Kentucky Department of Public Advocacy

Kentucky Public Defender Cases before the U.S. Supreme Court


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New Expungement Law Helps More Kentuckians

In response to Kentucky’s new felony expungement law, the Kentucky Association of Criminal Defense Lawyers (KACDL), the Department of Public Advocacy (DPA), Clean Slate Kentucky and legal aid organizations are partnering to host a series of expungement information sessions.

The law is the result of House Bill 40, which was passed in the 2016 General Assembly and allows judges to expunge certain low-level felonies if the applicant has abstained from criminal activity for a period of five years. It was sponsored by Rep. Darryl Owens with Rep. David Floyd acting as primary co-sponsor and backed by Gov. Matt Bevin. The measure took effect July 15.

To determine if you are eligible for expungement and to get help with your expungement, visit: www.cleanslatekentucky.com

USEFUL RESOURCES:

Expungement Eligibility Pamphlet: a quick-reference guide with flow-charts to help determine if you are eligible for expungement.

Lawyers Guide to Expungement: a comprehensive packet outlining Kentucky's new law, the necessary steps to seek expungement, required forms, proposed motions and other useful tips.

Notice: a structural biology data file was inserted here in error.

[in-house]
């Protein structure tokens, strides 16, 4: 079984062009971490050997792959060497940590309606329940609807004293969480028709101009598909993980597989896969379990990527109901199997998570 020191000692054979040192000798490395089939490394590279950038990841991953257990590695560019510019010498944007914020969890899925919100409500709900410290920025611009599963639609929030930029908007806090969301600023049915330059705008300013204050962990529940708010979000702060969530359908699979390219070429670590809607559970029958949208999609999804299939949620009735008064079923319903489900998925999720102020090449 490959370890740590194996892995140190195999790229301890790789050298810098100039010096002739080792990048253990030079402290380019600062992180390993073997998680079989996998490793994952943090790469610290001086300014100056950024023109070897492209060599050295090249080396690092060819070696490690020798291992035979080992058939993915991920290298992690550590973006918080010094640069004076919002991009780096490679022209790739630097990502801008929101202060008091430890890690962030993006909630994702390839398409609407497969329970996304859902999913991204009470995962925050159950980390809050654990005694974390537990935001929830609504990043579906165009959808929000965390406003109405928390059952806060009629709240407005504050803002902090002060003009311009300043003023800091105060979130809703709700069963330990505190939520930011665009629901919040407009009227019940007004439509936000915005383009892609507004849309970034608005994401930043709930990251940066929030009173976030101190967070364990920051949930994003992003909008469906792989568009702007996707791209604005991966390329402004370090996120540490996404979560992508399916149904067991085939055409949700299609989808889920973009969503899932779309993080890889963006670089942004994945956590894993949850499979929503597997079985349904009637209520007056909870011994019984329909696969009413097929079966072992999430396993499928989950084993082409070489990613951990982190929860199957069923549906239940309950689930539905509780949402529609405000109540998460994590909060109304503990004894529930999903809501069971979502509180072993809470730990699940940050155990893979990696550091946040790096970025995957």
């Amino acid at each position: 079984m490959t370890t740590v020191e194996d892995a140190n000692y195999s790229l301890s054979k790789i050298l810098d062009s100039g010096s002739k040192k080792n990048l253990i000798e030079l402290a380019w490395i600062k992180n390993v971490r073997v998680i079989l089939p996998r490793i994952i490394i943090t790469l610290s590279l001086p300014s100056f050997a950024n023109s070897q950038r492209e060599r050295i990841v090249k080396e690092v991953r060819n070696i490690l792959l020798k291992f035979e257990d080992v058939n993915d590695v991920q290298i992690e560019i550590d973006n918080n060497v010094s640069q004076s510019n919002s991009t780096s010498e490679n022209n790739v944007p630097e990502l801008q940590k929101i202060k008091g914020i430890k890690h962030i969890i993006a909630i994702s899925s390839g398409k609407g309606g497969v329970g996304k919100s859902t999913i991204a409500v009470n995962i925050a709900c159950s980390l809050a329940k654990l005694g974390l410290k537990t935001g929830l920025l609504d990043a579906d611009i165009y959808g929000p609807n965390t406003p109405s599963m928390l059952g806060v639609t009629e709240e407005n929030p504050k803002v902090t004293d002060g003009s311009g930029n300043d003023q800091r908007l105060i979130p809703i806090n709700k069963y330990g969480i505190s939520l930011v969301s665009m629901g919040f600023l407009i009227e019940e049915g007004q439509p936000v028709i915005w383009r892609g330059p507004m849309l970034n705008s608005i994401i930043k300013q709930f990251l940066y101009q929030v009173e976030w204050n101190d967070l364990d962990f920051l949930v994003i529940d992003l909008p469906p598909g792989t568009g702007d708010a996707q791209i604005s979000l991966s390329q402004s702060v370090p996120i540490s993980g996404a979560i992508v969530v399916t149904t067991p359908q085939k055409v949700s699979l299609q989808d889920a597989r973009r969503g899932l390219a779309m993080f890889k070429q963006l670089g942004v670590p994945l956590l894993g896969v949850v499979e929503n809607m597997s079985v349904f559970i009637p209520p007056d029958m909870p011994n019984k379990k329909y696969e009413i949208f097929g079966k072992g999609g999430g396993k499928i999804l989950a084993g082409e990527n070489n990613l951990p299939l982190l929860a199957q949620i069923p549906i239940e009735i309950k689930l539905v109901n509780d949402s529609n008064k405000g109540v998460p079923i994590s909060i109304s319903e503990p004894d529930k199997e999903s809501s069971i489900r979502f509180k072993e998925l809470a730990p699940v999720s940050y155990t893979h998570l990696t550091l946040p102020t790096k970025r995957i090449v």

REQUIRED FORMS:

County Clerk Filing Information can be found on the AOC website.

Gov. Bevin Announces Kentucky-led Council on Criminal Justice Reform

Bipartisan council will undertake a comprehensive review of justice policy for reforms next year
With prisons at capacity, overdose deaths on the rise, and families fractured by incarceration, Gov. Matt Bevin today announced plans to seek a smarter, compassionate, evidence-based approach to criminal justice in Kentucky.

Standing in the Capitol Rotunda with a broad coalition of lawmakers, advocates and policy leaders, Gov. Bevin introduced his newly-formed Criminal Justice Policy Assessment Council. The 23-member panel will seek expert advice & study data-driven evidence over the next six months and recommend reforms in the 2017 General Assembly for a smarter, stronger and fairer system of justice.

“From the very beginning, America has been a land of second chances. Even so, many in our criminal justice system are not given a path forward to become productive members of society after they have served their time,” said Gov. Bevin. “I believe in the importance of supporting basic human dignity. When we hold individuals fully accountable for their actions while treating them with respect in the process, all of society benefits. I am excited today to announce the formation of the Criminal Justice Policy Assessment Council. Their purpose is to carefully study and then suggest actionable policy solutions for improving our criminal justice system.”